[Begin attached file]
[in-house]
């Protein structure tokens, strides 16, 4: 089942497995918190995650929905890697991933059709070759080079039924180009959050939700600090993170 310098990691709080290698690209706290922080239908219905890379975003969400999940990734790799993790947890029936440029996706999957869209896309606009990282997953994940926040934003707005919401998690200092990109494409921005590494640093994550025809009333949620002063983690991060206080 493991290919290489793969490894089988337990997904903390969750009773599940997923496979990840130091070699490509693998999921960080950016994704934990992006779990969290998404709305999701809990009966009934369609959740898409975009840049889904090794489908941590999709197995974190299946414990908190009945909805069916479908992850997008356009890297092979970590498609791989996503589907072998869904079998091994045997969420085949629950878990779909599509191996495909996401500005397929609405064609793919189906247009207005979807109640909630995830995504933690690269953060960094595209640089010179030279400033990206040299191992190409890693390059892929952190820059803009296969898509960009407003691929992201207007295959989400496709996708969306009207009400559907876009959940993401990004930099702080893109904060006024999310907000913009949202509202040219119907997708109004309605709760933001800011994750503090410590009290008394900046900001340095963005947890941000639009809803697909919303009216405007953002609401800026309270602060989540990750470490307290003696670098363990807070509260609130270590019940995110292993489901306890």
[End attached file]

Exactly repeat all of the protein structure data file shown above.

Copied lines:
[in-house]
């Protein structure tokens, strides 16, 4: 089942497995918190995650929905890697991933059709070759080079039924180009959050939700600090993170 310098990691709080290698690209706290922080239908219905890379975003969400999940990734790799993790947890029936440029996706999957869209896309606009990282997953994940926040934003707005919401998690200092990109494409921005590494640093994550025809009333949620002063983690991060206080 493991290919290489793969490894089988337990997904903390969750009773599940997923496979990840130091070699490509693998999921960080950016994704934990992006779990969290998404709305999701809990009966009934369609959740898409975009840049889904090794489908941590999709197995974190299946414990908190009945909805069916479908992850997008356009890297092979970590498609791989996503589907072998869904079998091994045997969420085949629950878990779909599509191996495909996401500005397929609405064609793919189906247009207005979807109640909630995830995504933690690269953060960094595209640089010179030279400033990206040299191992190409890693390059892929952190820059803009296969898509960009407003691929992201207007295959989400496709996708969306009207009400559907876009959940993401990004930099702080893109904060006024999310907000913009949202509202040219119907997708109004309605709760933001800011994750503090410590009290008394900046900001340095963005947890941000639009809803697909919303009216405007953002609401800026309270602060989540990750470490307290003696670098363990807070509260609130270590019940995110292993489901306890």